The Social Security Administration made $37 million worth of benefit payments to dead veterans, according to a new audit.
The inspector general for the agency reported more retirement and disability payments could be made to deceased individuals if action is not taken to correct the government's death record system.
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Payments to roughly 750 dead people resulted in millions of taxpayer dollars wasted, including one instance where an individual continued to receive benefits 26 years after his death.
"SSA issued payments to 3,925 beneficiaries who had dates of death in VA's records," the inspector general said. "Our audit results indicated that at least 11 percent of these beneficiaries were alive, and death information in VA's records was erroneous. However, our audit results also indicated that at least 19 percent of these beneficiaries were deceased, and death information in VA's records was accurate."
The inspector general found that, in most instances, the Department of Veterans Affairs failed to disclose death information to the SSA.
"Based on our sample results, we estimate SSA issued about $37.7 million to 746 individuals after they died and will issue approximately $7.3 million more over the next 12 months if these discrepancies are not corrected," the inspector general said.
More deceased veterans could be receiving payments, since the inspector general could not determine the status of 70 out of the 100 beneficiaries in their sample, and identified hundreds more individuals who may have died.
"In these instances, information available in public records or other available documentation did not sufficiently indicate whether the individuals were alive or deceased," the inspector general said.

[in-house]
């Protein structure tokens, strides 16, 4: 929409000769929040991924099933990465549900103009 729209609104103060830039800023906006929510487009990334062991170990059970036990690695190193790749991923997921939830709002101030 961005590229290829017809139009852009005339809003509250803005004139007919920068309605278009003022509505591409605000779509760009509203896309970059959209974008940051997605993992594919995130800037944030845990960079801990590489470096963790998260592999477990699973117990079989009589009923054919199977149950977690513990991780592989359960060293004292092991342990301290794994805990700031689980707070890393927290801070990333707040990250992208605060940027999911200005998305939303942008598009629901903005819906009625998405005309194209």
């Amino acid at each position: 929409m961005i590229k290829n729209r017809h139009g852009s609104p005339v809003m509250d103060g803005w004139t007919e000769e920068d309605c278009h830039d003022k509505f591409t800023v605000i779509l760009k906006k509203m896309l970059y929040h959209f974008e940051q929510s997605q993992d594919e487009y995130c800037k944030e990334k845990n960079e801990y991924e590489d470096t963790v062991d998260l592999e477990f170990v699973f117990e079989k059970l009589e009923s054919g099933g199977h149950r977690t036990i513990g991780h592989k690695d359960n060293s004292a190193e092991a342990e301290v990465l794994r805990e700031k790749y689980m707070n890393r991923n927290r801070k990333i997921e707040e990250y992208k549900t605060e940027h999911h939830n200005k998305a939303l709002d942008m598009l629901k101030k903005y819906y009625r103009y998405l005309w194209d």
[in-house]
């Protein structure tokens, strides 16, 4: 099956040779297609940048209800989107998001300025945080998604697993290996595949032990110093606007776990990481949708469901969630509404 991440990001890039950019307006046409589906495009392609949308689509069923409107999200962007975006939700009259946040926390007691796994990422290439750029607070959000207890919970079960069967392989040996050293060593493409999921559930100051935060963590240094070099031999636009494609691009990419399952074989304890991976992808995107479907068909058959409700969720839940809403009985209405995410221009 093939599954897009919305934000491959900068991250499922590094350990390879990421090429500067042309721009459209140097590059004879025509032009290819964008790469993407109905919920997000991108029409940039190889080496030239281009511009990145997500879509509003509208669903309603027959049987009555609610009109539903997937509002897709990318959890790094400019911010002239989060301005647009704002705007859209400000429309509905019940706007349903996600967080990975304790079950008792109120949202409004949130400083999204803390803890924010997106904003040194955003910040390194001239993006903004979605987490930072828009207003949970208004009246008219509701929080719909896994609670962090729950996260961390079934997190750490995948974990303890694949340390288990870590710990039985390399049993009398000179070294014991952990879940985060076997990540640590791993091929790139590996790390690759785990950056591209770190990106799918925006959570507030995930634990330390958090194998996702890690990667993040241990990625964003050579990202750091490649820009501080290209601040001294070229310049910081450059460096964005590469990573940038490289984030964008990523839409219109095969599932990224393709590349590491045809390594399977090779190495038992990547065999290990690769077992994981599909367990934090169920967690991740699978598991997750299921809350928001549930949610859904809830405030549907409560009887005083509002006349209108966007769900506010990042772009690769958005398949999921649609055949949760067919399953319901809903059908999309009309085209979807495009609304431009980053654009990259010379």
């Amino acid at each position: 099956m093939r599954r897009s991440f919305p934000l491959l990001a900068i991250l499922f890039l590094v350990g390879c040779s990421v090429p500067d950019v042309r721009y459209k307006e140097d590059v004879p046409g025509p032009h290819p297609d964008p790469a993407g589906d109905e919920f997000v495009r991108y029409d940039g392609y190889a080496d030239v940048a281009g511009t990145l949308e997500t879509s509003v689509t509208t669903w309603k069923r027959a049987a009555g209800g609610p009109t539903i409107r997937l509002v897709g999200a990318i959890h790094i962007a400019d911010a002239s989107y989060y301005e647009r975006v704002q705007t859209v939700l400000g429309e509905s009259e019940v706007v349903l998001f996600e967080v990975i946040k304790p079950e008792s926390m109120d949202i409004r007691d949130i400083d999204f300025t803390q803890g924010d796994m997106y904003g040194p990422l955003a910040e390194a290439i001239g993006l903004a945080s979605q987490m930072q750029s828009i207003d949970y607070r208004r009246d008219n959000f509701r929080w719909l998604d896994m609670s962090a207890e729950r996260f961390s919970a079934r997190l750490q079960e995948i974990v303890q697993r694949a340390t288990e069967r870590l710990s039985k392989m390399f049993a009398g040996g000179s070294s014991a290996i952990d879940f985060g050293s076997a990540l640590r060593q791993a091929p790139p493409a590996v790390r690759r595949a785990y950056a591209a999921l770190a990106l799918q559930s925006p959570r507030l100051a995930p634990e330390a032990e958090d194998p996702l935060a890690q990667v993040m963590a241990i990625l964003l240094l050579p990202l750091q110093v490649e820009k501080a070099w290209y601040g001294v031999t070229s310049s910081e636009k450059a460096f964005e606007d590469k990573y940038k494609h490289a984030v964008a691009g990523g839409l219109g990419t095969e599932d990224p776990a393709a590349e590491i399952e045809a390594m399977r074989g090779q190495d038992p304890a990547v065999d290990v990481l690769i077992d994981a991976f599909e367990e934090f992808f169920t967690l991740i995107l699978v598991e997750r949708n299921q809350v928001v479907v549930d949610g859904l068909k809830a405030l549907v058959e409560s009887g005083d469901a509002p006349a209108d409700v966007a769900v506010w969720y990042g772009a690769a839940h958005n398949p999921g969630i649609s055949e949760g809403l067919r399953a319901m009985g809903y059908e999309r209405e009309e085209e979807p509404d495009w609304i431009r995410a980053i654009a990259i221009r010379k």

"In addition to the 100 randomly selected beneficiaries, we referred information on 281 potentially deceased beneficiaries to our Office of Investigations," the inspector general said.
The most extreme case the inspector general identified was an Army veteran who died in Texas in 1980.
"SSA's records indicated that someone used the veteran's SSN to work from 1978 through 1991," the inspector general said. "In 1991, the suspected identity thief filed for, and began receiving, retirement benefits. SSA issued the suspected identity thief approximately $200,000 in retirement benefits before suspending the payments in May 2017."
The identity of a Marine Corps veteran who died in 1998 was also stolen, and was used to collect $16,000 in disability payments over two years.
A North Dakota Army veteran continued to receive disability benefits for six years after his death in 2011, totaling $155,000 before they were discontinued in April.
One Army veteran who died in 2005 continued to receive disability payments for 12 years, totaling $102,000.
In another case, a veteran who died in Thailand in 2008 received benefit payments for nine more years, totaling $160,000.
"As good stewards of taxpayer funds, and to preserve the public's trust in our programs, we remain focused on paying the right benefit, to the right person, at the right time," the agency said in response to the audit. "Over the years we have made, and will continue to make, enhancements to ensure our death data is complete and accurate."